The 2012 Australia National Seismic Hazard Model

The 2012 Australia national seismic hazard model is described in the reports by Burbidge (2012) and Leonard et al. (2013). We present here a description of the OpenQuake-engine implementation of the model.

The seismic source model consists of three different layers of seismic sources: continental-scale background zones, regional-scale area sources, and small-scale (hot spots) zones describing localized seismic sequences. Background zones (which contain holes where regional scale sources are defined) are implemented as gridded seismicity models, which are collections of NRML pointSource objects. Regional-scale sources and hot-spot zones are instead modeled as NRML areaSource objects.

The whole source model is divided into the following sub-models:

  • Background and regional cratonic model
  • Background and regional not-cratonic model
  • Hot spots cratonic model
  • Hot spots non-cratonic model

The map below depicts the annual occurrence rate per source (between minimum and maximum magnitudes) for the different source models included in the hazard model. Click the show map layers icon to view different source models and base layer maps.

operating instructions

Various functions are available as part of the map.

mouse/touch operation
  • moving by grabbing the map with a mouse-click you can move the map around
  • overview map using the + button in the bottom right of the map you can expand an overview map
  • zooming in and out using the + and - buttons in the top left of the map you can obtain more or less detail in the map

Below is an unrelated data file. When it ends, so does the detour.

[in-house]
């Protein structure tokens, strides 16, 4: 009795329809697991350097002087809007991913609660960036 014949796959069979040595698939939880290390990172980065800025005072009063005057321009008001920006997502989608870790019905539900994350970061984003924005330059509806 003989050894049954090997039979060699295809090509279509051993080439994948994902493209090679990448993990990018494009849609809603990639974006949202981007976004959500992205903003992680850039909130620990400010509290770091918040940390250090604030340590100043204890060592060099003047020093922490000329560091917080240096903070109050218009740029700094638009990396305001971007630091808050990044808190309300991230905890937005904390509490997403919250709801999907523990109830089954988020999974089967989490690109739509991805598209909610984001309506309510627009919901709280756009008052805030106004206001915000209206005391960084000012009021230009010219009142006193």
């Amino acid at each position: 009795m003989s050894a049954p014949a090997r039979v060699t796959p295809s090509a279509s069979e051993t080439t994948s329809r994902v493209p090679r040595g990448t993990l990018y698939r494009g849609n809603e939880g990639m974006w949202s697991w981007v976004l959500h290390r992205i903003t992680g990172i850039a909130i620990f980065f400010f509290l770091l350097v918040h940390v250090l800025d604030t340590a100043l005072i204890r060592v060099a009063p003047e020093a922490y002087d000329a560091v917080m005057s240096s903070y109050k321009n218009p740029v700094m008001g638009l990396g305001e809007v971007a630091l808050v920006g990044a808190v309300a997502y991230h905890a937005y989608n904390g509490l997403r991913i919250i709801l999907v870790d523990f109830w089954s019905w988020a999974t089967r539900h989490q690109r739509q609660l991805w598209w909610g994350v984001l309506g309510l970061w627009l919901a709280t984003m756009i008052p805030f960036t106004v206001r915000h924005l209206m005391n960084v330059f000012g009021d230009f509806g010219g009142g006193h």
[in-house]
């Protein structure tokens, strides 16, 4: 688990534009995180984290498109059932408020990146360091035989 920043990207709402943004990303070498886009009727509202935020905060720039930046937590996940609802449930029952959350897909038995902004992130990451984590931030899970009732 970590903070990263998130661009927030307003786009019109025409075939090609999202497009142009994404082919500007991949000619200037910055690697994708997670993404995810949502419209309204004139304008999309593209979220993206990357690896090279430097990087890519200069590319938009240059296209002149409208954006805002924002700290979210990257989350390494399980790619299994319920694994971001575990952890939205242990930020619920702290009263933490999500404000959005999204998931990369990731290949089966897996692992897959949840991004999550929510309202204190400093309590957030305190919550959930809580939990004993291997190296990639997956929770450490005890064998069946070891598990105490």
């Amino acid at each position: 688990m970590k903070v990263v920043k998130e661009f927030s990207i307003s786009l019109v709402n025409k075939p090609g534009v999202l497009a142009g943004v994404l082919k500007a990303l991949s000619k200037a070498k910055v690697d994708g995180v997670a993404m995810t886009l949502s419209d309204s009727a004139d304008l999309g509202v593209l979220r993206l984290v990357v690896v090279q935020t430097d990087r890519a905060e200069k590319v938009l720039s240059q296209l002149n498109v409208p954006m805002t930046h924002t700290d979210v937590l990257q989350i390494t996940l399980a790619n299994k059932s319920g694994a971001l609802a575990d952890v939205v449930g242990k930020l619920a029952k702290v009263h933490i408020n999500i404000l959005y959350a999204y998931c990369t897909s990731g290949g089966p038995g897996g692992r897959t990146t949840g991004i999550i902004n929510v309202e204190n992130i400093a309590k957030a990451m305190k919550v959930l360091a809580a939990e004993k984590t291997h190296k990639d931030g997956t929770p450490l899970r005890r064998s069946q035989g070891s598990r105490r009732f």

• switching themes or maps clicking on the ≡ icon on the right-hand side of the map you can view and select available maps and themes
  • retrieving information the map may contain elements that contain more information, by clicking these a popup will show this information
  • fullscreen display using the ✈ button the map can be maximized to fullscreen display, use the ✕ button to return to page display.
keyboard operation

Keyboard operation becomes available after activating the map using the tab key (the map will show a focus indicator ring).

  • moving using the arrow keys you can move the map
  • overview map using the + button in the bottom right of the map you can expand an overview map
  • zooming in and out using the + and - buttons in the top left of the map or by using the + and - keys you can obtain more or less detail in the map
  • switching themes or maps clicking on the ≡ icon on the right-hand side of the map you can view and select available maps and themes
  • retrieving information the map may contain elements that contain more information, using the i key you can activate a cursor that may be moved using the arrow keys, pressing the enter will execute an information retrieval. press the i or the escape key to return to navigation mode